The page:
Of course racism and sexism isn’t exclusive to the professional level and the big stories that make it into major newspapers, onto ESPN, or published on The Athletic. Moore and Shah illuminate how the entire youth pipeline creates the insular culture that doesn’t just normalize racism, sexism, and homophobia, but also fosters attitudes that speaking out about those things is contrary to the team spirit of hockey. These attitudes get carried forward from youth hockey, into juniors and college, and eventually all the way up to the professional level. And with the number of coaches who are themselves former players, the system self-perpetuates.

In the run-up to the 2016 election, we had a collective national discussion of the concept of “locker room talk,” the idea that some people think certain things are okay to say in the context of a locker room, because that’s away from the eyes and ears of the general public who might (rightfully) take offense to those comments. And further, that repeating those comments outside of that context is a violation of an unspoken code of trust that naturally exists in those spaces. The very concept of locker room talk relies on that sense of being sheltered from consequences of your own words and actions, and hockey is no stranger to that attitude.

Just as players and staff might close ranks in the face of sexual misconduct allegations, they might do the same for a coach accused of physically threatening players for fear that they are somehow selling out the team isntead of taking a stand for a healthier culture for the game as a whole. Toxicity isn’t just about prejudice, it can also be about the way coaches interact with their players away from the eyes of parents and fans, and how that rhetoric impacts the mindsets of players. It can be just as mentally damaging for a coach to make a racial comment about a player—and in the overwhlemingly white world of hockey, it’s not just Blackness that can paint a target on your back but also something like being Russian or Scandinavian or some other “wrong” variety of White (an attitude prevalent in the NHL within many of our readers’ lifetimes, and still alive in some places even today)—as it can be for that coach to lose their cool and threaten to punch a player’s teeth in or even kill that player. But because of the context of being said in a locker room or during a practice, other players are less likely to speak up publicly to change the culture for fear of being othered in a sport culture that has nearly perfected the art of othering.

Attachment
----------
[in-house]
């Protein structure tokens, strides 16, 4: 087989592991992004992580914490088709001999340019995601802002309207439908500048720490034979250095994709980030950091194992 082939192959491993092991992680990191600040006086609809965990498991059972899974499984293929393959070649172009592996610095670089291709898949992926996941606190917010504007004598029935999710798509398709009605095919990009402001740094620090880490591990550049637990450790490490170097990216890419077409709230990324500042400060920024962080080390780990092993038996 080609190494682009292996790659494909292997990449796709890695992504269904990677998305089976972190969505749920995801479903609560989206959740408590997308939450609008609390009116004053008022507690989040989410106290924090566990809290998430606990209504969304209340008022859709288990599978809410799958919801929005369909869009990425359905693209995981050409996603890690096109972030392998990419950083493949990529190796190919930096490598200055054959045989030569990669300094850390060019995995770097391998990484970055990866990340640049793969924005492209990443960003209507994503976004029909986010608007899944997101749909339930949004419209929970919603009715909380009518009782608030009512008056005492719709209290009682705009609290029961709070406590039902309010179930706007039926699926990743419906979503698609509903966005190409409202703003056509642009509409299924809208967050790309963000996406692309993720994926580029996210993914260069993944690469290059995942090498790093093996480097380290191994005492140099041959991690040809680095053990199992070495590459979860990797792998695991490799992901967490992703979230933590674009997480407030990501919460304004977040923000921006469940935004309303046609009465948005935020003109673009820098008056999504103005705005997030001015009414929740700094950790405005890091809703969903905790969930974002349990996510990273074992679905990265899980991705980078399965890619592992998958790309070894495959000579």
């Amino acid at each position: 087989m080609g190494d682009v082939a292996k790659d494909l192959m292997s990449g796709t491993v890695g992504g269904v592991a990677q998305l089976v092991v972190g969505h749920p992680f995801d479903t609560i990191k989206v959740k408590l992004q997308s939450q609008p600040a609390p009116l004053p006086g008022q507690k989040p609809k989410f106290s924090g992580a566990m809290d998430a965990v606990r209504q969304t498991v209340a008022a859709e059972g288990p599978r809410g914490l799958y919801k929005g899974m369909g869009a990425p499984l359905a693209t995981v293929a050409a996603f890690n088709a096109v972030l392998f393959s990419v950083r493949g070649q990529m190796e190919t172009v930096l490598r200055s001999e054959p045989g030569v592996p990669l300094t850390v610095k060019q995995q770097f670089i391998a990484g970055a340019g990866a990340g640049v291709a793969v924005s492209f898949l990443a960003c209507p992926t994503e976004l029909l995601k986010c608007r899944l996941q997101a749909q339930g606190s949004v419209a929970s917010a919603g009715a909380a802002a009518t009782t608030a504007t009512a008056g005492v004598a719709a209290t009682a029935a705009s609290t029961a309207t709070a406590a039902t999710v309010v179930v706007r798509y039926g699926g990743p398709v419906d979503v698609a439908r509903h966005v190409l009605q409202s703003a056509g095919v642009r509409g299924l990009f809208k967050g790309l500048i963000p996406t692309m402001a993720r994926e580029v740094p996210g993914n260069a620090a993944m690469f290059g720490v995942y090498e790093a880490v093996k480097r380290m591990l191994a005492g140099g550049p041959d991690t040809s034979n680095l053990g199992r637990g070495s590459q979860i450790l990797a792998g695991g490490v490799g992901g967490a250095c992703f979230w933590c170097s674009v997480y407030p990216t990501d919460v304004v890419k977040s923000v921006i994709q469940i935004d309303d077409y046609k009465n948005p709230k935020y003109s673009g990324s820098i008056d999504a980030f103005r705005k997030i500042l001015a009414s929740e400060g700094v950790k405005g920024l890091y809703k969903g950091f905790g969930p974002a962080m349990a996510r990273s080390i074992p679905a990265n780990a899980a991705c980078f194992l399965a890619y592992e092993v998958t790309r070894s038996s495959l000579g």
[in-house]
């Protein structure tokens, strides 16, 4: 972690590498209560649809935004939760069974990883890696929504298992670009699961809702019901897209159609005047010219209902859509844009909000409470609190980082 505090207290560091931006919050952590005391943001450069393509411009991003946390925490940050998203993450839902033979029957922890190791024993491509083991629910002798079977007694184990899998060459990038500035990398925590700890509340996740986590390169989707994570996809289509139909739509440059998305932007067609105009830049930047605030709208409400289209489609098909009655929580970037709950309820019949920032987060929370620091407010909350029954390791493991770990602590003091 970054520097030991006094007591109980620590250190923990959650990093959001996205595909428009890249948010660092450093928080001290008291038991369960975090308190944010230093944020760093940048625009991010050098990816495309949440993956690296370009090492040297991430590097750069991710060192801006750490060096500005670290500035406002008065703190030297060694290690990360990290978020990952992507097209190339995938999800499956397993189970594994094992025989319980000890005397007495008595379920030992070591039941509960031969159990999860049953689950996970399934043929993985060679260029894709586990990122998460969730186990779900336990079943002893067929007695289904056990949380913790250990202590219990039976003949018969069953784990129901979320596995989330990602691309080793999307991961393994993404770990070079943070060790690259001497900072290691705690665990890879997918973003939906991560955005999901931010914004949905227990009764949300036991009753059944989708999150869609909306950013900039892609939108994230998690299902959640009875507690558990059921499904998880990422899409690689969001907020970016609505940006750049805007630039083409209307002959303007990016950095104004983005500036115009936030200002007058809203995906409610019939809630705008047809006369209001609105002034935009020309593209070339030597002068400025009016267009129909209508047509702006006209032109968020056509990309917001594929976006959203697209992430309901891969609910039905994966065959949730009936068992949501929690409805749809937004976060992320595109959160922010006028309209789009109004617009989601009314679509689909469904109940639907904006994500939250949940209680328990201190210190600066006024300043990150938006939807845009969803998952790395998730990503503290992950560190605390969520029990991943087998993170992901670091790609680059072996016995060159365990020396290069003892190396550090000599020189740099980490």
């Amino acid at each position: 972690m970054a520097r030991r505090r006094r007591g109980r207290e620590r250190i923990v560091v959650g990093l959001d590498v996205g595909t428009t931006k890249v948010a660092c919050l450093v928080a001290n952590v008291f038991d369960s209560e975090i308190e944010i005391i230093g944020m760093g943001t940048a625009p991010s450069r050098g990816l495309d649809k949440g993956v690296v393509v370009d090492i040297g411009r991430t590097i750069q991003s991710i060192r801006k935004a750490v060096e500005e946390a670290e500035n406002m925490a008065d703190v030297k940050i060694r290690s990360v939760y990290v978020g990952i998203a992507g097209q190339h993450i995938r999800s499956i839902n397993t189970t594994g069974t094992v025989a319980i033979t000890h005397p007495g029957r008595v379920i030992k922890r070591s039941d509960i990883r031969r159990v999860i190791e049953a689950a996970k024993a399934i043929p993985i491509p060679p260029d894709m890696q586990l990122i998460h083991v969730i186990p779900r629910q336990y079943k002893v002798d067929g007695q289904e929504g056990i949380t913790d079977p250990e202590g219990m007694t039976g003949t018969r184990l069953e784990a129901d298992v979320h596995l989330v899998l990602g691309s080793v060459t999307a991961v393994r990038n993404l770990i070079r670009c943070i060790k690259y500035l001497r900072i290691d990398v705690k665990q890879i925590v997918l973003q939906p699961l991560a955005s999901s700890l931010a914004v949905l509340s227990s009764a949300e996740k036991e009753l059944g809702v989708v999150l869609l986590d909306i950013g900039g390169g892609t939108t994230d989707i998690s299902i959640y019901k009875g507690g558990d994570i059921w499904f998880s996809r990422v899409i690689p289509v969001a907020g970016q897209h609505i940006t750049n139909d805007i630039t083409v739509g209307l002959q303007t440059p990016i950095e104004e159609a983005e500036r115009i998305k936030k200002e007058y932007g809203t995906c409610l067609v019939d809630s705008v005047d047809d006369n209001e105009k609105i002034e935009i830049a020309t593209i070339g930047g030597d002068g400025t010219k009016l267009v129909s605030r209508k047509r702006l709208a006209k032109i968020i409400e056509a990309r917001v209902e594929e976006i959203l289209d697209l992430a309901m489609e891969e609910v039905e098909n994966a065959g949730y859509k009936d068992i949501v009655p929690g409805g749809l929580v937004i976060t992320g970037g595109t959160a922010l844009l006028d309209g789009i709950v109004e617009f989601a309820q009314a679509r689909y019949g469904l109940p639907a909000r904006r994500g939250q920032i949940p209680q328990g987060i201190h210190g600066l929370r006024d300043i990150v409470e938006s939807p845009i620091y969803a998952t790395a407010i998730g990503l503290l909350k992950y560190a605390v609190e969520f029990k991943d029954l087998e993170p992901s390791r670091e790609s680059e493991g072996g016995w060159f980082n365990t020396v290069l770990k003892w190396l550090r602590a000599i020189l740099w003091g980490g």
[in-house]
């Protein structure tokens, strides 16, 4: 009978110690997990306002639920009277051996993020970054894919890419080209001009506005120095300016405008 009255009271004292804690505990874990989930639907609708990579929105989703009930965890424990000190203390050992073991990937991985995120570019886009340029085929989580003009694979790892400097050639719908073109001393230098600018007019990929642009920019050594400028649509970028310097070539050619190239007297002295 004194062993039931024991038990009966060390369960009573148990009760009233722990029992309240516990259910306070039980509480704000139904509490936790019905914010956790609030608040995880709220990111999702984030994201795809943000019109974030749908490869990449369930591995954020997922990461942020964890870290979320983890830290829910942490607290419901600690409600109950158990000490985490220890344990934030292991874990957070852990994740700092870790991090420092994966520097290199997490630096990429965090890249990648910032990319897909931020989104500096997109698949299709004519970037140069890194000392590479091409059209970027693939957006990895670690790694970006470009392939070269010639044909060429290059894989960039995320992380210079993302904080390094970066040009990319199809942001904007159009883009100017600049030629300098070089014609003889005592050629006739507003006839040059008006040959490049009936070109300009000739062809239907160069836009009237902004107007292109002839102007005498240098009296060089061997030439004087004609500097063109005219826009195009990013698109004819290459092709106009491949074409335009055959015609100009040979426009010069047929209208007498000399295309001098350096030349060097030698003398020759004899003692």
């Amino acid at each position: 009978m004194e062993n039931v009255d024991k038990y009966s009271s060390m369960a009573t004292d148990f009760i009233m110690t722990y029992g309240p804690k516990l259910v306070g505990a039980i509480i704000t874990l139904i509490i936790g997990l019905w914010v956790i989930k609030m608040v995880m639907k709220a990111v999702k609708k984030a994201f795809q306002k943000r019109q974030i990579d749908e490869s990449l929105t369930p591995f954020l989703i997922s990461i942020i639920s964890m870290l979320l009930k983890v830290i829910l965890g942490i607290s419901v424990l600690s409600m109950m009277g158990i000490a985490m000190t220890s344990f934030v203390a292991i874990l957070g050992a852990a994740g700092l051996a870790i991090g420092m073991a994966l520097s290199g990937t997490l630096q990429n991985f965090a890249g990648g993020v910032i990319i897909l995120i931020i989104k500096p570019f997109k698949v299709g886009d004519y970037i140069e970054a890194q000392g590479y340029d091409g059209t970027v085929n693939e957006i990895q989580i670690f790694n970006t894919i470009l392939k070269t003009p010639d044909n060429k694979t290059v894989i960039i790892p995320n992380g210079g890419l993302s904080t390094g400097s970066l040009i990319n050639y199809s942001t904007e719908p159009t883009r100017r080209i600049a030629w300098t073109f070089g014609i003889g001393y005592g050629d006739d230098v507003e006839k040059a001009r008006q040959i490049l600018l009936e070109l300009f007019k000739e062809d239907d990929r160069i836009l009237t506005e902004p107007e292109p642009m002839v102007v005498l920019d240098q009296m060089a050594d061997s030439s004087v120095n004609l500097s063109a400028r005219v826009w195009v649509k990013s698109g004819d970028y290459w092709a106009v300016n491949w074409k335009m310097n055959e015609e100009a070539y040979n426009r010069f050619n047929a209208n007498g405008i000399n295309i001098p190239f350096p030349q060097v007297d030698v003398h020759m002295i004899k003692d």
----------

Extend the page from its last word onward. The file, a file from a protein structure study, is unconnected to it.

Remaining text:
Until hockey can break down those barriers to open discussion, very little is going to change, and a book like Game Misconduct absolutely fills hockey’s collective need for a discussion starter. It isn’t a fun book by any means. You shouldn’t enjoy reading it, but should read it anyway. And when you’re done reading it, pass it on to a teammate in your beer league or another hockey fan in your life. Making hockey culture less toxic isn’t something that will happen overnight or in a single step, but there are far worse places to start than with this book.

NOTE: I switched back and forth between ebook and audiobook as I read this. The narrators do an excellent job.

Alex Slepak is the former Editor-in-Chief of Tech Hockey Guide. Alex was a Student Conductor of the Huskies Pep Band and graduated from MTU in 2014 with a B.S. in Scientific and Technical Communication. After graduating, he moved to the Twin Cities where he now writes software manuals for a living.